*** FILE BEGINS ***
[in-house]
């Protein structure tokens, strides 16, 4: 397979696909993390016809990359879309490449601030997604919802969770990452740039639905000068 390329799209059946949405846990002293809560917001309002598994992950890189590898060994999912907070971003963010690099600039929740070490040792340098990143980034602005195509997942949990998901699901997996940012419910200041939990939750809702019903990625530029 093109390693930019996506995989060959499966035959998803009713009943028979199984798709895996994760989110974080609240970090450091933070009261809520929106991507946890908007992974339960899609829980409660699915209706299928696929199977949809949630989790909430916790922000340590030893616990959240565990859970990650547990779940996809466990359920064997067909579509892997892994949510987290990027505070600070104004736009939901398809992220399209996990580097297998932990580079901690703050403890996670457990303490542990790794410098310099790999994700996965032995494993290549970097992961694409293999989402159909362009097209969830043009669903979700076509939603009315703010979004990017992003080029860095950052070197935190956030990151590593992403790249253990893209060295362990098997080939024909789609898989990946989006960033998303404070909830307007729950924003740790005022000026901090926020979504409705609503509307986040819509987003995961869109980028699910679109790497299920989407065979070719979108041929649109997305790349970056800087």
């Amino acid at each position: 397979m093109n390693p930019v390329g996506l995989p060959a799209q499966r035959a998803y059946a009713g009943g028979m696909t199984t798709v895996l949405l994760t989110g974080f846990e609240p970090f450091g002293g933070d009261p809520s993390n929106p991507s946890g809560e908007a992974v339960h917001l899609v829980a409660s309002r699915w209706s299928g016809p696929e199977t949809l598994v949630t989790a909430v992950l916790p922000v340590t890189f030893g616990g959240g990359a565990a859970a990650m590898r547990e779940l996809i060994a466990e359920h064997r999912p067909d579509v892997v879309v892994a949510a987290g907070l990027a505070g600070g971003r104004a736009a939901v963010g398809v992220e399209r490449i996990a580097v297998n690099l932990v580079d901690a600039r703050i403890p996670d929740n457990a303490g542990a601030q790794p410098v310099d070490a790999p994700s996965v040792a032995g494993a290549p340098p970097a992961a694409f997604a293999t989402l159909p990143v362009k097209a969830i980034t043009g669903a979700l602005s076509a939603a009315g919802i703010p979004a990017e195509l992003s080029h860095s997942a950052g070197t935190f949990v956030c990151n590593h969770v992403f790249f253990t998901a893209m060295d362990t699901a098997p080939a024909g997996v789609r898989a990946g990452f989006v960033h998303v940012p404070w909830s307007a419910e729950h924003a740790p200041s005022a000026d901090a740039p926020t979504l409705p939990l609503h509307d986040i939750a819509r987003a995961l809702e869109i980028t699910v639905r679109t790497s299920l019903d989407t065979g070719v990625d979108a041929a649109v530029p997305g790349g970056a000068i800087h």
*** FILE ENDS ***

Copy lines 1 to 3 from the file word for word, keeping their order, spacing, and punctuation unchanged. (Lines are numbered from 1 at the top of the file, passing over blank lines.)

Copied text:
[in-house]
């Protein structure tokens, strides 16, 4: 397979696909993390016809990359879309490449601030997604919802969770990452740039639905000068 390329799209059946949405846990002293809560917001309002598994992950890189590898060994999912907070971003963010690099600039929740070490040792340098990143980034602005195509997942949990998901699901997996940012419910200041939990939750809702019903990625530029 093109390693930019996506995989060959499966035959998803009713009943028979199984798709895996994760989110974080609240970090450091933070009261809520929106991507946890908007992974339960899609829980409660699915209706299928696929199977949809949630989790909430916790922000340590030893616990959240565990859970990650547990779940996809466990359920064997067909579509892997892994949510987290990027505070600070104004736009939901398809992220399209996990580097297998932990580079901690703050403890996670457990303490542990790794410098310099790999994700996965032995494993290549970097992961694409293999989402159909362009097209969830043009669903979700076509939603009315703010979004990017992003080029860095950052070197935190956030990151590593992403790249253990893209060295362990098997080939024909789609898989990946989006960033998303404070909830307007729950924003740790005022000026901090926020979504409705609503509307986040819509987003995961869109980028699910679109790497299920989407065979070719979108041929649109997305790349970056800087």
């Amino acid at each position: 397979m093109n390693p930019v390329g996506l995989p060959a799209q499966r035959a998803y059946a009713g009943g028979m696909t199984t798709v895996l949405l994760t989110g974080f846990e609240p970090f450091g002293g933070d009261p809520s993390n929106p991507s946890g809560e908007a992974v339960h917001l899609v829980a409660s309002r699915w209706s299928g016809p696929e199977t949809l598994v949630t989790a909430v992950l916790p922000v340590t890189f030893g616990g959240g990359a565990a859970a990650m590898r547990e779940l996809i060994a466990e359920h064997r999912p067909d579509v892997v879309v892994a949510a987290g907070l990027a505070g600070g971003r104004a736009a939901v963010g398809v992220e399209r490449i996990a580097v297998n690099l932990v580079d901690a600039r703050i403890p996670d929740n457990a303490g542990a601030q790794p410098v310099d070490a790999p994700s996965v040792a032995g494993a290549p340098p970097a992961a694409f997604a293999t989402l159909p990143v362009k097209a969830i980034t043009g669903a979700l602005s076509a939603a009315g919802i703010p979004a990017e195509l992003s080029h860095s997942a950052g070197t935190f949990v956030c990151n590593h969770v992403f790249f253990t998901a893209m060295d362990t699901a098997p080939a024909g997996v789609r898989a990946g990452f989006v960033h998303v940012p404070w909830s307007a419910e729950h924003a740790p200041s005022a000026d901090a740039p926020t979504l409705p939990l609503h509307d986040i939750a819509r987003a995961l809702e869109i980028t699910v639905r679109t790497s299920l019903d989407t065979g070719v990625d979108a041929a649109v530029p997305g790349g970056a000068i800087h």